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Hair dye database identifies colouring products less likely to irritate skin

Researchers have designed the largest publicly available chemical database of hair dye substances. It has been created to help develop new formulations of hair colour products that are less likely to cause allergic reactions or increase cancer risk.

The paper describing the creation of this database was published online in the journal American Chemical Society: Sustainable Chemistry and Engineering (Dec. 22, 2017).

The online Hair Dye Substance Database contains information about the structure and properties of 313 substances included in current and past commercial hair dyes. Using computer-based classification or chemical informatics (cheminformatics), researchers organized the dyes into clusters with similar structures and properties.

“Using computer modelling allows us to make predictions about which substances in the database would be likely to cause skin sensitization or that might have a greater likelihood of health risks,” said study co-author Tova N. Williams, doctoral candidate in the fiber and polymer science program at North Carolina State University (NC State) in Raleigh, N.C., in a press release. “This can lead to development of dyes that have better properties and are more sustainable.”

PhD student Tova N. Williams received a National Science Foundation Graduate Research Fellowship to study the principles of sustainable hair colour design. Photo by NC State.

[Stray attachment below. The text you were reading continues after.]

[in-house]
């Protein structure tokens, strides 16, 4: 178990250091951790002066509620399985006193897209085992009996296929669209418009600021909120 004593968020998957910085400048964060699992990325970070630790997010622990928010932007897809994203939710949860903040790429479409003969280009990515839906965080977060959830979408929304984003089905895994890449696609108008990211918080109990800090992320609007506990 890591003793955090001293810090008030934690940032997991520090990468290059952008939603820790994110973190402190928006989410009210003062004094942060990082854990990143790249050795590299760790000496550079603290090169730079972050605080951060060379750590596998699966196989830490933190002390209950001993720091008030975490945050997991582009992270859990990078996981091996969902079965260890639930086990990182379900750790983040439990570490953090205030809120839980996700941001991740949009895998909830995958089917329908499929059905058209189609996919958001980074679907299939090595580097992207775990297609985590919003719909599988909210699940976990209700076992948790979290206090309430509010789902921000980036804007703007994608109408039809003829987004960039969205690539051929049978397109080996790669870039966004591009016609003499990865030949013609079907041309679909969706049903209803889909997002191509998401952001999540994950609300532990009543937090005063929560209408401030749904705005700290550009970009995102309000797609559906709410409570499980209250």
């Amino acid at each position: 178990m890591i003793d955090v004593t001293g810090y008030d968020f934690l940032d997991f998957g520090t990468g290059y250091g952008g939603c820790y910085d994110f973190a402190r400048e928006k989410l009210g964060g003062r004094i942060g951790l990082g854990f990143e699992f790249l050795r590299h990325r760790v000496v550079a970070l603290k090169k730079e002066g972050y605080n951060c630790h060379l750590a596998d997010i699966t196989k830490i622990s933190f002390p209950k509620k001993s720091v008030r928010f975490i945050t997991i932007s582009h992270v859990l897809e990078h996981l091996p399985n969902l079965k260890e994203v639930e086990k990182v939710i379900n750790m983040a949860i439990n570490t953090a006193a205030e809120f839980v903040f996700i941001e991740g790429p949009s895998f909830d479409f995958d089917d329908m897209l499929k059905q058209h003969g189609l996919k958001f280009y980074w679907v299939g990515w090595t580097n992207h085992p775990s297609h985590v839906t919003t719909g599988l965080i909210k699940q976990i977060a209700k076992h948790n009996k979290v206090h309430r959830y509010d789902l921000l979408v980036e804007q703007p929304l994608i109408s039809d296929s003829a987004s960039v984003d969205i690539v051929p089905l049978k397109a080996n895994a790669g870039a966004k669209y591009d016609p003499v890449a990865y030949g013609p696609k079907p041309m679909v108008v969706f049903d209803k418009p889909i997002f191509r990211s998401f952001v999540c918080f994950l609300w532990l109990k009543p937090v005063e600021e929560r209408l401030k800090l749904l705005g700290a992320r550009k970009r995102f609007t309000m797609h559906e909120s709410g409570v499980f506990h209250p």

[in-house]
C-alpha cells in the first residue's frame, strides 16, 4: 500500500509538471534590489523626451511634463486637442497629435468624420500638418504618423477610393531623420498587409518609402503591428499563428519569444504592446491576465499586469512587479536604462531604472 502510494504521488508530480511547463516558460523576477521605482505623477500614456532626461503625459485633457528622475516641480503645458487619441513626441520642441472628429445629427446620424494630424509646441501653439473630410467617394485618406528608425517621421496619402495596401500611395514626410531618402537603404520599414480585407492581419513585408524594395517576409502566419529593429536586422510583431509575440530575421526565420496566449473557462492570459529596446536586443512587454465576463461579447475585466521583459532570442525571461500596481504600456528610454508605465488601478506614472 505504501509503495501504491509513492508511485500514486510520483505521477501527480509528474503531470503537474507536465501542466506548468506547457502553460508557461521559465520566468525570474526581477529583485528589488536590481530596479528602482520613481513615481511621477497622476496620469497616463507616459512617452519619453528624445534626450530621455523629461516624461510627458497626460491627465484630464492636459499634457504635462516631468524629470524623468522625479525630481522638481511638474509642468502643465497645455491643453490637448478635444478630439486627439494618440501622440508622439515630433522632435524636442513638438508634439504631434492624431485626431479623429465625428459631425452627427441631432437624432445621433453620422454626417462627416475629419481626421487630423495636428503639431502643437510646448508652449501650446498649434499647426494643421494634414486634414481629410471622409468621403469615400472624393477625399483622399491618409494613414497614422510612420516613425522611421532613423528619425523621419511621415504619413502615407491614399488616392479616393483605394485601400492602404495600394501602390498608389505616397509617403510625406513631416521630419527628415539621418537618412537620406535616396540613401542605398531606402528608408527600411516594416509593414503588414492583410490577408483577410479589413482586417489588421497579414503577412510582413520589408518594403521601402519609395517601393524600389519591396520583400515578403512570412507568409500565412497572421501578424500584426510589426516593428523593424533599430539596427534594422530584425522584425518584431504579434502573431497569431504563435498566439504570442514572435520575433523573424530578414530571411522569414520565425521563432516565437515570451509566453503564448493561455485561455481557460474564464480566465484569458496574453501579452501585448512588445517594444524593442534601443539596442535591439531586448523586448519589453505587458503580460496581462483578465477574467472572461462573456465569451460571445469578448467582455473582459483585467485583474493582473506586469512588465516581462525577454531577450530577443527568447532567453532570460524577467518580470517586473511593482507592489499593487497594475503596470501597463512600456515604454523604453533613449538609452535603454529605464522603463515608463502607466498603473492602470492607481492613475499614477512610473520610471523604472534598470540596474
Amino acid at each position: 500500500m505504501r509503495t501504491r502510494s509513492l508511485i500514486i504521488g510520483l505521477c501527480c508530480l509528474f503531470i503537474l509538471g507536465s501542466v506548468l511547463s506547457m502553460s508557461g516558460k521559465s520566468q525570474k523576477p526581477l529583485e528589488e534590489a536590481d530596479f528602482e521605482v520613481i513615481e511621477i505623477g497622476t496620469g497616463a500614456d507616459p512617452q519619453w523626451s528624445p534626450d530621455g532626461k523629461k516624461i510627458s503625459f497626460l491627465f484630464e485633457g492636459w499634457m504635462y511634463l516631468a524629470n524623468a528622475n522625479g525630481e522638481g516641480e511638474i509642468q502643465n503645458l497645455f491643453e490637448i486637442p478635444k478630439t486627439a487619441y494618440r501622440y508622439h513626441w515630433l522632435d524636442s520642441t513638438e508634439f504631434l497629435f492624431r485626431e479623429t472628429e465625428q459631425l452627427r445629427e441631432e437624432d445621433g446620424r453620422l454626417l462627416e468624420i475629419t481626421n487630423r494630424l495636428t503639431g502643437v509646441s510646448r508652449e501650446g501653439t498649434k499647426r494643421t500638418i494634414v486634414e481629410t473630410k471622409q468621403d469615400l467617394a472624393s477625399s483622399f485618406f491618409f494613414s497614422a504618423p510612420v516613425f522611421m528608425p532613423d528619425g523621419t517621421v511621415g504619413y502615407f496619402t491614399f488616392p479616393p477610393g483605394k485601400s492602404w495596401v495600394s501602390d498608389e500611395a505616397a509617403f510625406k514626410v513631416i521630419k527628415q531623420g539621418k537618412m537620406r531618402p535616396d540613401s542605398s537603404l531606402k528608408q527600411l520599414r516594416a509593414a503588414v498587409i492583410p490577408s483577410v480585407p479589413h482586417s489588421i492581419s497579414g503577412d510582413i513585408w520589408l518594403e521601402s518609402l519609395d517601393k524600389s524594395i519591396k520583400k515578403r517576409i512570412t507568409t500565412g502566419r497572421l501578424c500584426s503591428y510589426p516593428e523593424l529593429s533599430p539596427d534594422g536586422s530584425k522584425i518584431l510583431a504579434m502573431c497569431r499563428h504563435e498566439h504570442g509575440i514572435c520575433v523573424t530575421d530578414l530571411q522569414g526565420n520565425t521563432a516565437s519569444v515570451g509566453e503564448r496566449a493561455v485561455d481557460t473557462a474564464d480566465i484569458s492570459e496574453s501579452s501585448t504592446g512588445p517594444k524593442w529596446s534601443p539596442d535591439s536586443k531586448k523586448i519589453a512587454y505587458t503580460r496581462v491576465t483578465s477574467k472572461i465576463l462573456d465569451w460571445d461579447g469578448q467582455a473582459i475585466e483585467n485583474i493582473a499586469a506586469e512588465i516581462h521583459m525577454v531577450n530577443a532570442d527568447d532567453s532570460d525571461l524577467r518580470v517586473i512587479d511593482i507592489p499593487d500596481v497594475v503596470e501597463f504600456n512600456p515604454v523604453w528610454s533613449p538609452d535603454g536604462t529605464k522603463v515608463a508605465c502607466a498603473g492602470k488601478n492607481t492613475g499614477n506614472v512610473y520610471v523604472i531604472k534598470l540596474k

While designing the database, researchers discovered a group of semi-permanent dyes that did not fit established categories. These dyes seemed to have properties similar to the precursors in permanent dyes.

A sample of these dyes are part of the Max A. Weaver Dye Library, a collection of almost 100,000 dye and fabric samples at NC State.

“By modifying the structure of key compounds in the dye library, we expect to design novel dye precursors that are environmentally benign, put them into hair and then transform them into colours to take advantage of the unique parent structures,” said study co-author Harold S. Freeman, PhD, the Ciba-Geigy Professor of Dyestuff Chemistry at NC State. “There is so much potential now to use this group of dyes waiting in the wings to help us with the design of hair dyes that will be not only effective but safe.”

According to the researchers, cheminformatics streamlined the development process, making it possible to analyze and compare the properties of hundreds of substances in the database, a feat that would not have been possible otherwise.

“If you had to do this work with the hair dyes in a lab, it would take several years of work and several million dollars,” said study co-author Denis Fourches, PhD, assistant professor of chemistry at NC State. “With more than 300 substances, it would be very challenging without computer modelling, which provides a transparent and reproducible way to characterize and classify dyes.”

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